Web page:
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A Common Problem: Spinal Stenosis

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A Common Problem: Spinal Stenosis

  • Dr. Charla Fischer
  • Jul 12, 2021

The spinal canal along the lower back can narrow with age and cause spinal stenosis. This gradual process limits the available space in the back for the spinal cord and nerves to exist.

What is it?
Spinal stenosis is usually a gradual, degenerative process that occurs as you get older. The ligaments along the spine can thicken and harden, and vertebrae and joints can enlarge. Each of these changes may cause stress on the spine and lead to painful effects.

Who gets it?
Spinal stenosis may be an inherited or acquired condition. A small spinal canal can be genetic or related to a curved spine called scoliosis. It also may occur from suffering a spinal injury or developing arthritis in the body. Bulging discs or thickened tissues in the spinal area can lead to compression. Stenosis is most common in people over age 50, although younger when it’s an inherited condition.

What are the symptoms?
Although not always present, various symptoms can occur with spinal stenosis. If the narrowed portions of the canal press upon other elements such as nerves, symptoms are likely. This may include numbness, cramping, weakness or pain the legs, arms or neck. Leg pain or numbness can make it difficult to walk normally. Pain may radiate down the legs along the sciatic nerve. In severe cases, the bladder and bowel function might even be affected by spinal stenosis.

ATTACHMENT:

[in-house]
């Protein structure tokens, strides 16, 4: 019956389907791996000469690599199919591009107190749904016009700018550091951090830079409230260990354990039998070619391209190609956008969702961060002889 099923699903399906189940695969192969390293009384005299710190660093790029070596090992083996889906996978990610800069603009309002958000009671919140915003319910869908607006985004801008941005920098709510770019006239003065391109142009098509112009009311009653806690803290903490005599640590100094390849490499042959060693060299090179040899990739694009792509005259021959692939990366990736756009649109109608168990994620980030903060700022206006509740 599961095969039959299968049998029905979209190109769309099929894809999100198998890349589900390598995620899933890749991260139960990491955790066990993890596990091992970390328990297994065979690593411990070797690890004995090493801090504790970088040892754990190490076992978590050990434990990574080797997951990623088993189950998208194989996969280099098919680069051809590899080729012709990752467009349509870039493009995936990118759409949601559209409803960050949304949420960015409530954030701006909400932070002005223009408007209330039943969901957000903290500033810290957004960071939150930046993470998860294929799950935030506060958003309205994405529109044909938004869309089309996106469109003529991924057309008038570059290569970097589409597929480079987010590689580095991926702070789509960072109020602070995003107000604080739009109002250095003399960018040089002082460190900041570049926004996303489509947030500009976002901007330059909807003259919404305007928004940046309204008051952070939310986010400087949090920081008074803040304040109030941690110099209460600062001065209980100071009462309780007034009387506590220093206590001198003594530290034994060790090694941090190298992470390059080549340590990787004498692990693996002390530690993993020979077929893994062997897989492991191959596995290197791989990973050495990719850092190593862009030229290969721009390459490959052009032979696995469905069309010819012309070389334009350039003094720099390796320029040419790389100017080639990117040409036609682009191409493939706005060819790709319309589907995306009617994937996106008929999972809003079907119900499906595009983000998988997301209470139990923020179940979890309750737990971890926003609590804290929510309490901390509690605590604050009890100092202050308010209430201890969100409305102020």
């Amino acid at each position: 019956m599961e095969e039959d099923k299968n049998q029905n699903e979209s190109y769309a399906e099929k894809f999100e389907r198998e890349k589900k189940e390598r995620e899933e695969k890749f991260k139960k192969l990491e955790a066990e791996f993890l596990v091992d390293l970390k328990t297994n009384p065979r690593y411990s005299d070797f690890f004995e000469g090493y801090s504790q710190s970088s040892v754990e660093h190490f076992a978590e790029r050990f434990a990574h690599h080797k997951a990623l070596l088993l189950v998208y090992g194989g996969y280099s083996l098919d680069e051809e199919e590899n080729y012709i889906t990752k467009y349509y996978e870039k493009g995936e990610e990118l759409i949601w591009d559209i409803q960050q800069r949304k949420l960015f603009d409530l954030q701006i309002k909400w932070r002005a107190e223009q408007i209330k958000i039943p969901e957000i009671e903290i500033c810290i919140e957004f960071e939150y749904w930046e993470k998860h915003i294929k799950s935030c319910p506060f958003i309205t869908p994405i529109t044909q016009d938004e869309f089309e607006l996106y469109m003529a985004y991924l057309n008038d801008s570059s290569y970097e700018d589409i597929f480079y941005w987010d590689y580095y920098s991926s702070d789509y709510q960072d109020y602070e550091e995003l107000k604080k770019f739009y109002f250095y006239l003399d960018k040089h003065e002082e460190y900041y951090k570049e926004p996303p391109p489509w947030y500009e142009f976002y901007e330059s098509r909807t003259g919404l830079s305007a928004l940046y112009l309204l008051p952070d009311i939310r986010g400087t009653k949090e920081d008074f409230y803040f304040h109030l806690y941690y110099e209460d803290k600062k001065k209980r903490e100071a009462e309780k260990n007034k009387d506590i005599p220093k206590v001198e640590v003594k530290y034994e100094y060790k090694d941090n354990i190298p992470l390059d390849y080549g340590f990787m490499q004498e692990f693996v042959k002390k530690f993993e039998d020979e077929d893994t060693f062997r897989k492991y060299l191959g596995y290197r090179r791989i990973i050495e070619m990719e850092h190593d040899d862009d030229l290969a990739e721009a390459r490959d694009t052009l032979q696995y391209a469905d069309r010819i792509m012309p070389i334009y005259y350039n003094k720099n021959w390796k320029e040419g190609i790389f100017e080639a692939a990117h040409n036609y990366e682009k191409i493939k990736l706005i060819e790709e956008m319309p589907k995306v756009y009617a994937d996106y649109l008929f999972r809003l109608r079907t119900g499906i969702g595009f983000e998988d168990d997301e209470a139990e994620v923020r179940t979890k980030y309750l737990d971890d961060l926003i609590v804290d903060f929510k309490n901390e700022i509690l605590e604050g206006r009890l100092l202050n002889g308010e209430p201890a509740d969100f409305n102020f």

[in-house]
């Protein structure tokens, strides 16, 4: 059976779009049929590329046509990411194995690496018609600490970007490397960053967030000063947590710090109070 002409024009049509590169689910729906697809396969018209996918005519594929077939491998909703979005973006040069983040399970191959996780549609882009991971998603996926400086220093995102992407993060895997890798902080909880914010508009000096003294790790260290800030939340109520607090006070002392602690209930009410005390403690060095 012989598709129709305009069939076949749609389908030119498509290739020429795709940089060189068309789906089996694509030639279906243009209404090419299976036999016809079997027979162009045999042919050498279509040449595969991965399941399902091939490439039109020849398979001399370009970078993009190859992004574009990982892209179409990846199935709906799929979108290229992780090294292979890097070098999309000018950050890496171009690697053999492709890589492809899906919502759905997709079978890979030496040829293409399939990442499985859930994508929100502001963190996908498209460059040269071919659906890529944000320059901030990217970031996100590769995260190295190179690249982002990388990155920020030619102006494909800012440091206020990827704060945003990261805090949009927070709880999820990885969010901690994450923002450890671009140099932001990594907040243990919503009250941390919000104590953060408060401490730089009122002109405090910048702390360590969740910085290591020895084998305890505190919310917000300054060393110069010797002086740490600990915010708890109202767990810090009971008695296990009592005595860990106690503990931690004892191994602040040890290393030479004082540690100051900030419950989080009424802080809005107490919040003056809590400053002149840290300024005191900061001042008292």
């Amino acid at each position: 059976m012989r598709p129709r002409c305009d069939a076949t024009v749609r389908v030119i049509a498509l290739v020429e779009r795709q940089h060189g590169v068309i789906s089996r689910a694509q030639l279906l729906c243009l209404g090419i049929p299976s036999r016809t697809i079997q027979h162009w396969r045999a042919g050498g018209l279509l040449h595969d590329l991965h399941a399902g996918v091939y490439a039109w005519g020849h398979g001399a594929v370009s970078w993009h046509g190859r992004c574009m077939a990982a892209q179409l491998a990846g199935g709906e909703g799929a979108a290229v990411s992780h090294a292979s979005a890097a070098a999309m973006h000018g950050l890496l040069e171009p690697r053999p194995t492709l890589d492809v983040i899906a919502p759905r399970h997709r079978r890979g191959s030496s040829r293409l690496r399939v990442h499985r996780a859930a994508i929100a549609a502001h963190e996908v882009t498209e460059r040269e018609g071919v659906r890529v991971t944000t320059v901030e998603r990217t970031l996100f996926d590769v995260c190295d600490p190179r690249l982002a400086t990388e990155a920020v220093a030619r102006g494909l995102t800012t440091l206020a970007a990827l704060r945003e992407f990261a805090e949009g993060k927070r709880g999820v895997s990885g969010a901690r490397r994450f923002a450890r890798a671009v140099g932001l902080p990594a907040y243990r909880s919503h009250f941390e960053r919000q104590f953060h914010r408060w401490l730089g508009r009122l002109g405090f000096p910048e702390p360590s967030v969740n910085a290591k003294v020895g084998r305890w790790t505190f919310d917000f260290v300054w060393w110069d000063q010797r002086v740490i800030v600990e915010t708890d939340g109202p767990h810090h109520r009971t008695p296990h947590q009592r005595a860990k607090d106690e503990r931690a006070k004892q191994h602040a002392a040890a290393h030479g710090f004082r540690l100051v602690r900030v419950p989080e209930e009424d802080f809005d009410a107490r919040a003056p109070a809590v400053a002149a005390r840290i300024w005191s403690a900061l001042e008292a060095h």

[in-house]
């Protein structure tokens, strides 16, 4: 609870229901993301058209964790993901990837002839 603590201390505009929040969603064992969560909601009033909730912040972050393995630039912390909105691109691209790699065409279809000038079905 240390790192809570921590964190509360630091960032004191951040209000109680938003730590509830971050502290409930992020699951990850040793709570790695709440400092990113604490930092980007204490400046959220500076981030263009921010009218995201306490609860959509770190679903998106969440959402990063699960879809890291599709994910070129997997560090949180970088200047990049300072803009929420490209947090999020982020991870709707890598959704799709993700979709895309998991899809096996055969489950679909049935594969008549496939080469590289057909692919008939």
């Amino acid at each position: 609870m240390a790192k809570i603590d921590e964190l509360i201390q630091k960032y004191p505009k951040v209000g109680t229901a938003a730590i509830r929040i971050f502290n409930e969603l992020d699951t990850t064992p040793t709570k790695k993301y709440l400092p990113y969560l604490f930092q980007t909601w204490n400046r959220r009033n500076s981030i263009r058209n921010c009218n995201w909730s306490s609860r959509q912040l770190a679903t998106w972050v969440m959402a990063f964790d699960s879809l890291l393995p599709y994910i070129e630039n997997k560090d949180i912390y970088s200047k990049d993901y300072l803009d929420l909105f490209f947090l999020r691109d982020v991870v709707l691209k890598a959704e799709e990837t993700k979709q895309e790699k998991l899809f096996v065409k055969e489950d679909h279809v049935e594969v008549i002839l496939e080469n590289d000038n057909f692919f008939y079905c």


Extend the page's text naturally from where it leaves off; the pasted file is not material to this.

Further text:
How is it diagnosed?
A qualified physician such as Dr. Charla Fischer is able to correctly diagnose spinal stenosis. Some of the important elements of an office visit usually include a thorough medical history, physical examination, diagnostic testing, and imaging like X-ray or MRI.

What is the treatment?
If you are diagnosed with spinal stenosis, Dr. Fischer will work with you to create the ideal treatment plan. Since the condition typically progresses slowly, a conservative approach will likely be taken. This may include medications to relieve the symptoms, physical therapy, and cortisone injections. If these types of treatments are not effective, Dr. Fischer may recommend surgery. Some of the most common types of back surgeries for spinal stenosis are laminectomy, foraminotomy, and spinal fusion. Your physician will do all it takes to help you avoid surgery, but if that’s the best course of action, follow your doctor’s advice for your best chances at complete recovery.

To set up a consultation with Dr. Fischer, contact our office today.


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